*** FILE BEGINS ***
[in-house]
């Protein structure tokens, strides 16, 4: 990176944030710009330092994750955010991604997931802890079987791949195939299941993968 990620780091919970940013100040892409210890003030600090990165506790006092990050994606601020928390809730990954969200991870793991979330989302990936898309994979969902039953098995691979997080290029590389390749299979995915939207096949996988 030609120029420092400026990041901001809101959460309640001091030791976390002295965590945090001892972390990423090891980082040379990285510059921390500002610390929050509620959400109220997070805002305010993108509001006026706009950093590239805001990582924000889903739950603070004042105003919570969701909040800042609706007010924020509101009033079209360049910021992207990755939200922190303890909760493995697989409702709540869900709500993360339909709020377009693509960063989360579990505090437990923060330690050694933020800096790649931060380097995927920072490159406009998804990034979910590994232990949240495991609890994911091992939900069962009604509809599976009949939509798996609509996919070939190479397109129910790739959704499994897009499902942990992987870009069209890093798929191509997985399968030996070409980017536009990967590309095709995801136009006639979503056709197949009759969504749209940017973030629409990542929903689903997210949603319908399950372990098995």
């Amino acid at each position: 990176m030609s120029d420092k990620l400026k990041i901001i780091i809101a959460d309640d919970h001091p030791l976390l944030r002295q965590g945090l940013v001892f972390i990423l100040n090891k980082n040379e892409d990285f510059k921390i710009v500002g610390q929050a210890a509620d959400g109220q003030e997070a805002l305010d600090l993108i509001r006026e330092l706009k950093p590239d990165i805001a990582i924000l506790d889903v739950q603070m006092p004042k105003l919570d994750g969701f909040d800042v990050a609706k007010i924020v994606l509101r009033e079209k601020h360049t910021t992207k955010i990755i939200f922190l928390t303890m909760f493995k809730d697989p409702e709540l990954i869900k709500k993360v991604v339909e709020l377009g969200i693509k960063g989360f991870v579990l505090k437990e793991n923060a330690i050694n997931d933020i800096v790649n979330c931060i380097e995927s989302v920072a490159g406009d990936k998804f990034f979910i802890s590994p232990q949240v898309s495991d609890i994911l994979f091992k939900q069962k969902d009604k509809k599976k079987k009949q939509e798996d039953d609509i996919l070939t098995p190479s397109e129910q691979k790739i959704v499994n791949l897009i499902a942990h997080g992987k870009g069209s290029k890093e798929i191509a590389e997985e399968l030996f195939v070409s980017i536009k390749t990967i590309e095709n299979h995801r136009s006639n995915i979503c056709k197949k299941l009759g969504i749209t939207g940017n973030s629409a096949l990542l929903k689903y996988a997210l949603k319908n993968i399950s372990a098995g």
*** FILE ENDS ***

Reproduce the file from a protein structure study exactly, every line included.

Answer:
[in-house]
């Protein structure tokens, strides 16, 4: 990176944030710009330092994750955010991604997931802890079987791949195939299941993968 990620780091919970940013100040892409210890003030600090990165506790006092990050994606601020928390809730990954969200991870793991979330989302990936898309994979969902039953098995691979997080290029590389390749299979995915939207096949996988 030609120029420092400026990041901001809101959460309640001091030791976390002295965590945090001892972390990423090891980082040379990285510059921390500002610390929050509620959400109220997070805002305010993108509001006026706009950093590239805001990582924000889903739950603070004042105003919570969701909040800042609706007010924020509101009033079209360049910021992207990755939200922190303890909760493995697989409702709540869900709500993360339909709020377009693509960063989360579990505090437990923060330690050694933020800096790649931060380097995927920072490159406009998804990034979910590994232990949240495991609890994911091992939900069962009604509809599976009949939509798996609509996919070939190479397109129910790739959704499994897009499902942990992987870009069209890093798929191509997985399968030996070409980017536009990967590309095709995801136009006639979503056709197949009759969504749209940017973030629409990542929903689903997210949603319908399950372990098995």
């Amino acid at each position: 990176m030609s120029d420092k990620l400026k990041i901001i780091i809101a959460d309640d919970h001091p030791l976390l944030r002295q965590g945090l940013v001892f972390i990423l100040n090891k980082n040379e892409d990285f510059k921390i710009v500002g610390q929050a210890a509620d959400g109220q003030e997070a805002l305010d600090l993108i509001r006026e330092l706009k950093p590239d990165i805001a990582i924000l506790d889903v739950q603070m006092p004042k105003l919570d994750g969701f909040d800042v990050a609706k007010i924020v994606l509101r009033e079209k601020h360049t910021t992207k955010i990755i939200f922190l928390t303890m909760f493995k809730d697989p409702e709540l990954i869900k709500k993360v991604v339909e709020l377009g969200i693509k960063g989360f991870v579990l505090k437990e793991n923060a330690i050694n997931d933020i800096v790649n979330c931060i380097e995927s989302v920072a490159g406009d990936k998804f990034f979910i802890s590994p232990q949240v898309s495991d609890i994911l994979f091992k939900q069962k969902d009604k509809k599976k079987k009949q939509e798996d039953d609509i996919l070939t098995p190479s397109e129910q691979k790739i959704v499994n791949l897009i499902a942990h997080g992987k870009g069209s290029k890093e798929i191509a590389e997985e399968l030996f195939v070409s980017i536009k390749t990967i590309e095709n299979h995801r136009s006639n995915i979503c056709k197949k299941l009759g969504i749209t939207g940017n973030s629409a096949l990542l929903k689903y996988a997210l949603k319908n993968i399950s372990a098995g």